New Study Finds That Our Genes May Dictate The Foods We Eat

Can't stand the bitterness of broccoli? Blame it on your genetics. Although external factors like lifestyle, environment, and socioeconomic status can affect how we decide to nourish ourselves, your DNA might also have something to do with these choices. A recent study from the American Society for Nutrition revealed that taste-related genes might actually be responsible for dictating the foods we choose to eat.

While CNN reports that previous research found a connection between genetic variants of singular tastes and how they impact our food preferences, new developments from the recent study instead analyze receptors for all five tastes (sweet, salt, sour, bitter, umami), determining how food aversions can impact health. 

Julie E. Gervis, a doctoral candidate in the Cardiovascular Nutrition Lab at the Jean Mayer USDA Human Nutrition Research Center on Aging at Tufts University, explains, "Considering taste perception could help make personalized nutrition guidance more effective by identifying drivers of poor food choices and helping people learn how to minimize their influence," per the American Society for Nutrition.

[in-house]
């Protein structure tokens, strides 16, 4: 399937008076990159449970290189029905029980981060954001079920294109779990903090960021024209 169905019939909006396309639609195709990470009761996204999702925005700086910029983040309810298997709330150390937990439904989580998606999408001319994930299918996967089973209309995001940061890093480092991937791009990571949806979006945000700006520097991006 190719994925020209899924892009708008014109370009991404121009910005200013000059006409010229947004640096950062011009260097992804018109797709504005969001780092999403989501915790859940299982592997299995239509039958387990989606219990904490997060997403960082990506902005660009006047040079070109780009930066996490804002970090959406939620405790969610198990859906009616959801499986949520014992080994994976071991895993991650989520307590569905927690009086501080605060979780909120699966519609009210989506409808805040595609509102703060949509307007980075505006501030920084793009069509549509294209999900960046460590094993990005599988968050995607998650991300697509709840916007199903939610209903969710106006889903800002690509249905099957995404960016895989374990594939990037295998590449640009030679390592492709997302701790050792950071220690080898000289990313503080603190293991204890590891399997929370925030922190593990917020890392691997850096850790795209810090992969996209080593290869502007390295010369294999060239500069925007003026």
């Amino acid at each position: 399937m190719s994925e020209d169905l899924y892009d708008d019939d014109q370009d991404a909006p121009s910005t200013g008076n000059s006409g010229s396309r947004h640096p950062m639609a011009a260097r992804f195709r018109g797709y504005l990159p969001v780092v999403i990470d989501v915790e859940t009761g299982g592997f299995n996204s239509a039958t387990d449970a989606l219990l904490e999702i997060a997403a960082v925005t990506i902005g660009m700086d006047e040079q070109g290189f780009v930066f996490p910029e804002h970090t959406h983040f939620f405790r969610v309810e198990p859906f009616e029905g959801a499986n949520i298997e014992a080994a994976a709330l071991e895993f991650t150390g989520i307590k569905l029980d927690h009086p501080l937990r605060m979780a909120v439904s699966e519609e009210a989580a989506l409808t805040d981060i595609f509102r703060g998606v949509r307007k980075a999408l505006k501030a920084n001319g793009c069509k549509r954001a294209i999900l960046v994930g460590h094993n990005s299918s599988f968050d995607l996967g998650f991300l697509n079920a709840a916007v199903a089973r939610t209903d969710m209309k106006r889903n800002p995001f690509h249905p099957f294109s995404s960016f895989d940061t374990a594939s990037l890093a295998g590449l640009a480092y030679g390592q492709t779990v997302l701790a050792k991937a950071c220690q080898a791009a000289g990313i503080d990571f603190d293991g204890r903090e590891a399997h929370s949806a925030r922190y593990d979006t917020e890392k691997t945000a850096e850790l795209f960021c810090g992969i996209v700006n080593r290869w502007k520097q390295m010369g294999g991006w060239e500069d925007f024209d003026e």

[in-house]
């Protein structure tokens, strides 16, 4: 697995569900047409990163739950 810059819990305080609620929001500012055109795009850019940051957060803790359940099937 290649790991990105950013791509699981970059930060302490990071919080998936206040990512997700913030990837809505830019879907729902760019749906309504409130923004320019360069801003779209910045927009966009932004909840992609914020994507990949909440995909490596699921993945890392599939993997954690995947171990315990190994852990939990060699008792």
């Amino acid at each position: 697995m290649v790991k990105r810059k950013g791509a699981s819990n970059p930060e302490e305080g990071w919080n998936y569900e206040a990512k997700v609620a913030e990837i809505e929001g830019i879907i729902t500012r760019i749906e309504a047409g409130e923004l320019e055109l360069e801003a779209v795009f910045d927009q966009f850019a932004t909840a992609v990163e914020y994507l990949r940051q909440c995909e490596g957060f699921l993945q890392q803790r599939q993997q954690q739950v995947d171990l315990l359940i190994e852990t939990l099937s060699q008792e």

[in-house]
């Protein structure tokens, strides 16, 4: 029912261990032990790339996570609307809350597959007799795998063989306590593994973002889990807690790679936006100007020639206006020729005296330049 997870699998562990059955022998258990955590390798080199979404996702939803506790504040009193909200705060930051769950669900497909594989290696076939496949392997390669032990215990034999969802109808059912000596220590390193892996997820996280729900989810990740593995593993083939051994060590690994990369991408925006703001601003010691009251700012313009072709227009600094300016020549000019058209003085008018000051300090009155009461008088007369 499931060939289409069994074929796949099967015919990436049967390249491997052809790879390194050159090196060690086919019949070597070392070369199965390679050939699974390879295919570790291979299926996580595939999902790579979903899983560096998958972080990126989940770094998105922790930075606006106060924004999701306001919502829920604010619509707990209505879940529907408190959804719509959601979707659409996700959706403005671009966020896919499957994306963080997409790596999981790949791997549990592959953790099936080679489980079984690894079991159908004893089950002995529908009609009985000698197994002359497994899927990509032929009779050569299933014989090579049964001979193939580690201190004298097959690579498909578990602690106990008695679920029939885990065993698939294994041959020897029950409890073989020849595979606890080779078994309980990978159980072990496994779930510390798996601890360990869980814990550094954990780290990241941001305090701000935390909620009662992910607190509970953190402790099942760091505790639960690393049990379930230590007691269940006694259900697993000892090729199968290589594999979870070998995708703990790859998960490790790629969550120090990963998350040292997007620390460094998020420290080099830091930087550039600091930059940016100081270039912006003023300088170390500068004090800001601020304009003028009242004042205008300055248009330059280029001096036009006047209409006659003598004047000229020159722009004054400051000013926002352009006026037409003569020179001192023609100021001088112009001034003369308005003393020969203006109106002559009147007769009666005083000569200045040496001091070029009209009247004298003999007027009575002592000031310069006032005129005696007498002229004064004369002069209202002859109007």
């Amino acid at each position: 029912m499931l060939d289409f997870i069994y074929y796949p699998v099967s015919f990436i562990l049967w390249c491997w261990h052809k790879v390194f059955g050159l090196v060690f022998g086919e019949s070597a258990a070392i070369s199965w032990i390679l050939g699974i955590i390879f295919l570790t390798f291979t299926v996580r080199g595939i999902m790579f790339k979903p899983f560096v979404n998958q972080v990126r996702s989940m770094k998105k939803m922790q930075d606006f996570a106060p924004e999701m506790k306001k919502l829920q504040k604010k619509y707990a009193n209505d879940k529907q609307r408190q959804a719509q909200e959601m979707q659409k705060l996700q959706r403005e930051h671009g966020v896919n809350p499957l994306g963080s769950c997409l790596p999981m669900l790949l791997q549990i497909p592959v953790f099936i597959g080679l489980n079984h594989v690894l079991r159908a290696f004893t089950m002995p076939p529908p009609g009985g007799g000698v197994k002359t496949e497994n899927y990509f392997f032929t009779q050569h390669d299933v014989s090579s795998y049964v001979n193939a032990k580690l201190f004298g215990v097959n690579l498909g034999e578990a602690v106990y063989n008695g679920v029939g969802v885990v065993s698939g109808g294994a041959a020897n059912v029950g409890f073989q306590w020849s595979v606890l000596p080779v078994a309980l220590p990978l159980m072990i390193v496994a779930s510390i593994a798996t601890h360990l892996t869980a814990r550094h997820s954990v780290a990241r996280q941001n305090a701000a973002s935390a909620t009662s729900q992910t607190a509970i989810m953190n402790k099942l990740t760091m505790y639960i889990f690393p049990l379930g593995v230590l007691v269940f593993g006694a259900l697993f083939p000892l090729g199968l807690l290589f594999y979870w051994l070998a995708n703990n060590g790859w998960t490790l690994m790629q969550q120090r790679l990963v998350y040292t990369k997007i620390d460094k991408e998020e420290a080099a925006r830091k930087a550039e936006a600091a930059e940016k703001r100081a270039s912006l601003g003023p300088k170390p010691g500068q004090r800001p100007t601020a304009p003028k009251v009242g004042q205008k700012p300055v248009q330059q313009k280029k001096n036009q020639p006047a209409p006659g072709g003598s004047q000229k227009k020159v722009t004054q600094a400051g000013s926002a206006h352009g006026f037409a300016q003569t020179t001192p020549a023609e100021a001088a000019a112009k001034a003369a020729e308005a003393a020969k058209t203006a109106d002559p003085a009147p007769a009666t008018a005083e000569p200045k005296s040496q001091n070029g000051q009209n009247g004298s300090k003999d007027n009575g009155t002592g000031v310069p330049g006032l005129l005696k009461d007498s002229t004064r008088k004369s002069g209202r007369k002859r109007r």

Genetics affect our perception of taste

Developing a polygenic taste score, the American Society for Nutrition reports that researchers were able to determine how genetic variation can influence taste perceptions — basically, a high score for a particular taste means that you're more predisposed to perceive its intensity, which can explain why you steer clear of certain foods.

Examining the scores of over 6,000 adults, alongside their diet quality and cardiometabolic risk factors like waist circumference, cholesterol level, and blood pressure, the study showed a significant link between taste-related genes and well-being. For example, genes related to umami and bitterness influence food choices and diet quality since participants with higher bitter polygenic taste scores ate less whole grains per week in comparison to those with a lower score. Meanwhile, those with a higher umami score ate fewer vegetables. 

In contrast, the study also showed that genes related to sweetness directly affect health as participants with a higher sweet polygenic taste score often had lower cholesterol levels.

These new findings are key in providing insight into exactly why we might not be inclined to eat certain foods, which, according to US News, can help dieticians better understand their patients' food aversions and offer suggestions for different and unique preparation styles.